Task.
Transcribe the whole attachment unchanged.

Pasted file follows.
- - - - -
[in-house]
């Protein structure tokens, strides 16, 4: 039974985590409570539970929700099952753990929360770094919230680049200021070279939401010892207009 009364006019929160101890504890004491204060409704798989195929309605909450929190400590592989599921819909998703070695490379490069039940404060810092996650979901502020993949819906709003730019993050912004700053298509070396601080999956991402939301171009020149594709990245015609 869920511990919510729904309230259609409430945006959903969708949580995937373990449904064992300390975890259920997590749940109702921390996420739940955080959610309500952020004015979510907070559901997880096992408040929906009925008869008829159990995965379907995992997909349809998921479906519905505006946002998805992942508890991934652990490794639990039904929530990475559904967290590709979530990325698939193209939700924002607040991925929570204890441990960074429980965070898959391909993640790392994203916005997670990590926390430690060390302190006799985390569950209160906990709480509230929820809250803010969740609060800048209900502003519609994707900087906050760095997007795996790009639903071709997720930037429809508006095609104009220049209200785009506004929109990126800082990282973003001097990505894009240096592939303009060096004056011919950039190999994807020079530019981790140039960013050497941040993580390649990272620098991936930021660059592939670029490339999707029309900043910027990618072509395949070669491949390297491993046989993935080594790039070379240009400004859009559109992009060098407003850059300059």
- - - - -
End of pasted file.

[in-house]
């Protein structure tokens, strides 16, 4: 039974985590409570539970929700099952753990929360770094919230680049200021070279939401010892207009 009364006019929160101890504890004491204060409704798989195929309605909450929190400590592989599921819909998703070695490379490069039940404060810092996650979901502020993949819906709003730019993050912004700053298509070396601080999956991402939301171009020149594709990245015609 869920511990919510729904309230259609409430945006959903969708949580995937373990449904064992300390975890259920997590749940109702921390996420739940955080959610309500952020004015979510907070559901997880096992408040929906009925008869008829159990995965379907995992997909349809998921479906519905505006946002998805992942508890991934652990490794639990039904929530990475559904967290590709979530990325698939193209939700924002607040991925929570204890441990960074429980965070898959391909993640790392994203916005997670990590926390430690060390302190006799985390569950209160906990709480509230929820809250803010969740609060800048209900502003519609994707900087906050760095997007795996790009639903071709997720930037429809508006095609104009220049209200785009506004929109990126800082990282973003001097990505894009240096592939303009060096004056011919950039190999994807020079530019981790140039960013050497941040993580390649990272620098991936930021660059592939670029490339999707029309900043910027990618072509395949070669491949390297491993046989993935080594790039070379240009400004859009559109992009060098407003850059300059």